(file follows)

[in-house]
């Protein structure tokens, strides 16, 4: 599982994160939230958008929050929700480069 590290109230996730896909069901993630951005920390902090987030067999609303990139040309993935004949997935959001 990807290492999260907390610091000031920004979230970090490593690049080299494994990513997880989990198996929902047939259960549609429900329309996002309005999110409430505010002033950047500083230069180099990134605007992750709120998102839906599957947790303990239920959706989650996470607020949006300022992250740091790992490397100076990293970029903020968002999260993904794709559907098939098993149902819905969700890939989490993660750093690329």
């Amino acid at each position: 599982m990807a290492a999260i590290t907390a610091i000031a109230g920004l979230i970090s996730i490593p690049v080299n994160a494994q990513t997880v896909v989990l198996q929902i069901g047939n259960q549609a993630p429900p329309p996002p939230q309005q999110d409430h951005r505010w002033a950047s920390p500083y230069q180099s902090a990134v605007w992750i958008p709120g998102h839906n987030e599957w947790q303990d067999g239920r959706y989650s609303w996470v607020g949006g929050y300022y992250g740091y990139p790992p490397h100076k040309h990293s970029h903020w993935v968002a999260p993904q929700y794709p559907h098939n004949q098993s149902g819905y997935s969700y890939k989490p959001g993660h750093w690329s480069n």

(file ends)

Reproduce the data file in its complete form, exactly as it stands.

[in-house]
């Protein structure tokens, strides 16, 4: 599982994160939230958008929050929700480069 590290109230996730896909069901993630951005920390902090987030067999609303990139040309993935004949997935959001 990807290492999260907390610091000031920004979230970090490593690049080299494994990513997880989990198996929902047939259960549609429900329309996002309005999110409430505010002033950047500083230069180099990134605007992750709120998102839906599957947790303990239920959706989650996470607020949006300022992250740091790992490397100076990293970029903020968002999260993904794709559907098939098993149902819905969700890939989490993660750093690329």
């Amino acid at each position: 599982m990807a290492a999260i590290t907390a610091i000031a109230g920004l979230i970090s996730i490593p690049v080299n994160a494994q990513t997880v896909v989990l198996q929902i069901g047939n259960q549609a993630p429900p329309p996002p939230q309005q999110d409430h951005r505010w002033a950047s920390p500083y230069q180099s902090a990134v605007w992750i958008p709120g998102h839906n987030e599957w947790q303990d067999g239920r959706y989650s609303w996470v607020g949006g929050y300022y992250g740091y990139p790992p490397h100076k040309h990293s970029h903020w993935v968002a999260p993904q929700y794709p559907h098939n004949q098993s149902g819905y997935s969700y890939k989490p959001g993660h750093w690329s480069n």